Business Monday: Chase Bank to set up branch in Hyman mall |

Business Monday: Chase Bank to set up branch in Hyman mall

Chase Bank has signed a lease with plans to open in the Hyman Avenue mall in October.
Anna Stonehouse/The Aspen Times

One of the first questions people ask when learning that Chase Bank is opening a branch location in the Hyman Avenue pedestrian mall is “But does it meet city code?”

Yes, it does.

Chase has entered into a lease with the Paragon Building with plans to open on its ground-level space in October.

It will be Chase’s first full-service branch in the Roaring Fork Valley and 37th one to open in Colorado, based on information from its website.

“We already have clients there but as far as the branch footprint, this will be our first in that area,” said Maura Cordova, a Chase spokeswoman based in Phoenix.

Chase also is compliant with the city code pertaining to office space on the ground level in the downtown core, said Jessica Garrow, director of the Community Development Department, which reviews all land-use applications within city limits.

The City Council in 2004 passed an ordinance, which was part of its infill program, partly aimed at increasing the “vitality of the downtown retail environment” with the “rejuvenation of aging properties.”

Prompted to tame the surge of real estate offices seizing space downtown, the ordinance bans “Realtors, timeshare sales, nonprofit organizations, travel agents, advertising or insurance agents, lawyers, physicians, dentists, architects, engineers, accountants, other licensed professionals and property management companies or agents” from occupying ground-level space in the core. Existing businesses were grandfathered in.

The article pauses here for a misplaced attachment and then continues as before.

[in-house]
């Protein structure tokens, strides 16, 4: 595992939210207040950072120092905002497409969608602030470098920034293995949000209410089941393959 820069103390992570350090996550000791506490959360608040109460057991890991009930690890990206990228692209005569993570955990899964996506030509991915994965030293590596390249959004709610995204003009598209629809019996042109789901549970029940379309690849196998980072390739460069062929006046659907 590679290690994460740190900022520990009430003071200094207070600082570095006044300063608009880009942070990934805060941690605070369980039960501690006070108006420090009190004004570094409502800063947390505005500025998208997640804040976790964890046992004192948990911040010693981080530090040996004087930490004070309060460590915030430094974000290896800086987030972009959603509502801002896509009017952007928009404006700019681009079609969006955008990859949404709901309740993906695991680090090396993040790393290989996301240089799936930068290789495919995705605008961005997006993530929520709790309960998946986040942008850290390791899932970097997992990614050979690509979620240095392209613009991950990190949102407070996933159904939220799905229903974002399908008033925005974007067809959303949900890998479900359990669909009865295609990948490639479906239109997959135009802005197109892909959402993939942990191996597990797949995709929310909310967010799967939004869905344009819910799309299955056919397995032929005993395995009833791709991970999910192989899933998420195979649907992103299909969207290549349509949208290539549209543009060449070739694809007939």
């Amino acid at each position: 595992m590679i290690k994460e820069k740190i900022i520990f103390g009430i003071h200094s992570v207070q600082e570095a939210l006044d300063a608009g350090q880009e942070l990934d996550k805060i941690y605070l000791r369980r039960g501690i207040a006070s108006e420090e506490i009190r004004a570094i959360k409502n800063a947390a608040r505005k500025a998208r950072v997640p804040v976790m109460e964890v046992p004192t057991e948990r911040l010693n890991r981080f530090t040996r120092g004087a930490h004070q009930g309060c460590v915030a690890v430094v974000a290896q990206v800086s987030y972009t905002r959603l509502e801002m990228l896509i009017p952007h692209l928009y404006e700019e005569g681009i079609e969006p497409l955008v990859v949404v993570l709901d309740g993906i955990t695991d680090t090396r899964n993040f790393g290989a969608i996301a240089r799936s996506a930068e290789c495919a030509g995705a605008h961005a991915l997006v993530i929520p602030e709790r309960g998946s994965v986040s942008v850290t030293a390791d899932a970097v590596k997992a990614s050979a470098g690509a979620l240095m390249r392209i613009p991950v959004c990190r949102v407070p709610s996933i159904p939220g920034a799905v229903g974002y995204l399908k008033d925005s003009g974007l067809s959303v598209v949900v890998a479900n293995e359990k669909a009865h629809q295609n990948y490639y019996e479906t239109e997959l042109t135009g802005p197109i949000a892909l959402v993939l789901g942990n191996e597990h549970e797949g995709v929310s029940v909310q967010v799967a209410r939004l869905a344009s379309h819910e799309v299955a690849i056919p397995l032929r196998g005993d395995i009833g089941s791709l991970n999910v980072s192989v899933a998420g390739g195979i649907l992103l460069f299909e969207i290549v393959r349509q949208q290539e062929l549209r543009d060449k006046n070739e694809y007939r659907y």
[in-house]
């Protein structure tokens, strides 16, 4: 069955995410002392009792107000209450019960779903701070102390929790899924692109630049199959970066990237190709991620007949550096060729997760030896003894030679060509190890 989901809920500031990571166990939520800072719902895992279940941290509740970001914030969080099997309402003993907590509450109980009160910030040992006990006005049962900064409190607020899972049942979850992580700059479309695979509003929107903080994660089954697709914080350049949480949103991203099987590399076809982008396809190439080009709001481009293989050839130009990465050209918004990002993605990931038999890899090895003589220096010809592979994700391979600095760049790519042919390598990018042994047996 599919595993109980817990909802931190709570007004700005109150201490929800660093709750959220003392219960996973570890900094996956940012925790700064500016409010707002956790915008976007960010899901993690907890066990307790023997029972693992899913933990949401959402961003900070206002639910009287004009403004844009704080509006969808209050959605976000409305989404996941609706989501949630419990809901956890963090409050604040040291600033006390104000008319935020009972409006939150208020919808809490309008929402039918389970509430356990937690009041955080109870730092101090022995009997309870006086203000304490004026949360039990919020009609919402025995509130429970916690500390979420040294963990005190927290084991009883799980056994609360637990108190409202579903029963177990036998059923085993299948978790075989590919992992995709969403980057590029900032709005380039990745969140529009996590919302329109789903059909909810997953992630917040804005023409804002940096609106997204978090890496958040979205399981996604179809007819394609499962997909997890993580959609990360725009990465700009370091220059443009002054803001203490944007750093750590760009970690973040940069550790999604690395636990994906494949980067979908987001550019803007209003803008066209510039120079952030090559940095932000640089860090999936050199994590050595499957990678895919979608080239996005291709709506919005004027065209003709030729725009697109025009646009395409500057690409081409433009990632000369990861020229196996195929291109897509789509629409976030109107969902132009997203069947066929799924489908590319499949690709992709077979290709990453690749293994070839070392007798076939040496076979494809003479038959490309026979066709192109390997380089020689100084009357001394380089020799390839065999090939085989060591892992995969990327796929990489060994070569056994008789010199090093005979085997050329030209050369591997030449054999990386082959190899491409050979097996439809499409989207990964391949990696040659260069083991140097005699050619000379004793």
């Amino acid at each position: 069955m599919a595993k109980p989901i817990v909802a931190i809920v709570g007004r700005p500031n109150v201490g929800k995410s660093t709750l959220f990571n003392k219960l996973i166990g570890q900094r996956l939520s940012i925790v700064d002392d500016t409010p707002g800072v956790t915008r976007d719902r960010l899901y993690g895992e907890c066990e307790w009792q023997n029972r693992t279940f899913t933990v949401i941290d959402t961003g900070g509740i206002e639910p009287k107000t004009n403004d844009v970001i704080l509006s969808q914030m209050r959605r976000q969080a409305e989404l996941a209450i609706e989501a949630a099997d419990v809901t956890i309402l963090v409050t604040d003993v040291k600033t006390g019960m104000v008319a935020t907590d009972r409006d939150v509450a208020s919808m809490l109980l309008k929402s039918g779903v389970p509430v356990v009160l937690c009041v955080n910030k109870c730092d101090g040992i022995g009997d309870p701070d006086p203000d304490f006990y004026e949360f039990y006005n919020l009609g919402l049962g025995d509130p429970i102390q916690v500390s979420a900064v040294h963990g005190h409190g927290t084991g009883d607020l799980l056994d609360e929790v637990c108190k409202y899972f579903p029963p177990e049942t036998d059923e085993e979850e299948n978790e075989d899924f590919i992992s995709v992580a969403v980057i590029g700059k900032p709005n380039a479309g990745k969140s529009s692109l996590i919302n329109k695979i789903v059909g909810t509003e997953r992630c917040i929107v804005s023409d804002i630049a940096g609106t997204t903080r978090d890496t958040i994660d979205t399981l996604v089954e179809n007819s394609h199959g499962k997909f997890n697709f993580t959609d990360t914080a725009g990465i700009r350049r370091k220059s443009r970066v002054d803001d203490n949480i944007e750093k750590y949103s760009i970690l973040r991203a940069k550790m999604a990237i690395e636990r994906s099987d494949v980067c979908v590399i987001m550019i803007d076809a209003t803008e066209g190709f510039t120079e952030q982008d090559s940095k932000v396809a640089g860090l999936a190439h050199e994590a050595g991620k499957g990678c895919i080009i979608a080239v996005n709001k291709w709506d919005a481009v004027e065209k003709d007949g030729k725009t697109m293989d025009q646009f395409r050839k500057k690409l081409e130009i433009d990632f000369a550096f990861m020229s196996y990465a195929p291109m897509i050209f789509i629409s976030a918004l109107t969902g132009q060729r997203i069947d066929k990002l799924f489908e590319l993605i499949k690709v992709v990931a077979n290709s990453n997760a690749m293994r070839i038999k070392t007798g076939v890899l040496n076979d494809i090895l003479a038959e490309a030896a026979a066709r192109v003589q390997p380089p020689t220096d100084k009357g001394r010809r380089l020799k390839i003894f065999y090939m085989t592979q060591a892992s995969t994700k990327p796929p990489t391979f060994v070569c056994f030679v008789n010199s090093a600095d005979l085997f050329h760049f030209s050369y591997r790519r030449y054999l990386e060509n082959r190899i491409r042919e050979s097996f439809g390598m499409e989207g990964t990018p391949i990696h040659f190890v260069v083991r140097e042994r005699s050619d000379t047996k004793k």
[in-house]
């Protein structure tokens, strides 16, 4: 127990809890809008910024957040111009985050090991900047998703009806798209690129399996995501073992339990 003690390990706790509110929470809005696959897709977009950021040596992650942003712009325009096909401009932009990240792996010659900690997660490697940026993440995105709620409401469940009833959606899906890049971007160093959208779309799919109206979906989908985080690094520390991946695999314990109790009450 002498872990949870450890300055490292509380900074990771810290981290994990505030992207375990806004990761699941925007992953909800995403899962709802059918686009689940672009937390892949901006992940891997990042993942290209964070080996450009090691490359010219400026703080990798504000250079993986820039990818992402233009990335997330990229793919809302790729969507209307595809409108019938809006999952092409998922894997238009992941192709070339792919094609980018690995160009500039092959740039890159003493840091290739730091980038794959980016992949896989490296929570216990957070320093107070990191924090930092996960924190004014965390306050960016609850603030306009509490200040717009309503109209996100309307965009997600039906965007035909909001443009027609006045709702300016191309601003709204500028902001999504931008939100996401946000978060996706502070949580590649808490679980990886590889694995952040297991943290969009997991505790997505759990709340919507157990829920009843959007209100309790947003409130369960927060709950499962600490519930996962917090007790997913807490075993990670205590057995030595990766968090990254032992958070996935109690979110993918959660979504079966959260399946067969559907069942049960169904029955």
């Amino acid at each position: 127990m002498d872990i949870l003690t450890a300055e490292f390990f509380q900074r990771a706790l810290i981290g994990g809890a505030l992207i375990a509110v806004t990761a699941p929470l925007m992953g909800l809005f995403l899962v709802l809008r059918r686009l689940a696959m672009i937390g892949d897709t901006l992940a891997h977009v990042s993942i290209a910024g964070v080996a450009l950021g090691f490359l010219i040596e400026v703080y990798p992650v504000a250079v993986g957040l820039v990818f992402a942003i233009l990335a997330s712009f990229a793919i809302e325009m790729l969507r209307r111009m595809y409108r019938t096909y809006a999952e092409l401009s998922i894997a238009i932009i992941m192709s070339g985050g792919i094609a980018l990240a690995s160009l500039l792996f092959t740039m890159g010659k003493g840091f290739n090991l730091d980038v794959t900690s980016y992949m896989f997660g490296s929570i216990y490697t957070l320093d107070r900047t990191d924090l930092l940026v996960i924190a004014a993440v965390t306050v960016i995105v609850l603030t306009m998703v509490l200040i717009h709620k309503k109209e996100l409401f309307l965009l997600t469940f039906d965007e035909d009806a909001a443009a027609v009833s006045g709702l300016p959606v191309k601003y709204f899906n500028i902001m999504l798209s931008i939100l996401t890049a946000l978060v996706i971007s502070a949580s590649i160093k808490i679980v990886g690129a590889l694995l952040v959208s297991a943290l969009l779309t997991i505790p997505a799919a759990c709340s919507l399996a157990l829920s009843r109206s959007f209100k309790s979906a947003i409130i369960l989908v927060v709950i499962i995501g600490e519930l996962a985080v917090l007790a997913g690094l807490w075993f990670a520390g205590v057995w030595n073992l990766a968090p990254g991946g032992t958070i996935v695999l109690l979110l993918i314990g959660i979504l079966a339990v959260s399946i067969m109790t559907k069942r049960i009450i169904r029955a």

The ordinance considers Chase Bank, however, an allowable “service” on ground-level space. The ordinance defines service as “commercial establishments engaged in providing personal or financial services to the general public including banking, dry cleaning, laundromat, tailoring, mortuary, post office branch, shipping and receiving services, personal or sporting equipment storage lockers, barber and beauty shop, tattoo parlor, instructional or performing arts studio with no public performances, health and fitness facility, spa, and similar activities.”

“The quick answer is banks are considered a service use,” Garrow said. “They provide a personal use, so they’re allowed.”

Chase will hire a staff of about a dozen for the 1,892 square feet of space at 419 E. Hyman Ave., home to a building that was erected in 1888. The New York-based company would not disclose the length of its lease.

“I wouldn’t be able to provide specifics, but we are a 200-year-old company and when we enter a community, we do it understanding that we want to deepen our relationships with customers and we are committed to the community for the long-run,” Cordova said in an email to The Aspen Times.

As of Friday, Chase had yet to file a building-permit application with the city unveiling its design plans.

“The branch will feature Chase’s newest design and state-of-the-art banking technology to serve consumers and businesses,” Cordova said.

The retail section of the Paragon condo building has been home to retailers as well as a Ritz-Carlton sales gallery, which was grandfathered in when the ordinance was passed and moved out in December 2006. It also was home to Club 81611, an alcohol-free strip joint that lasted about two months in 1996.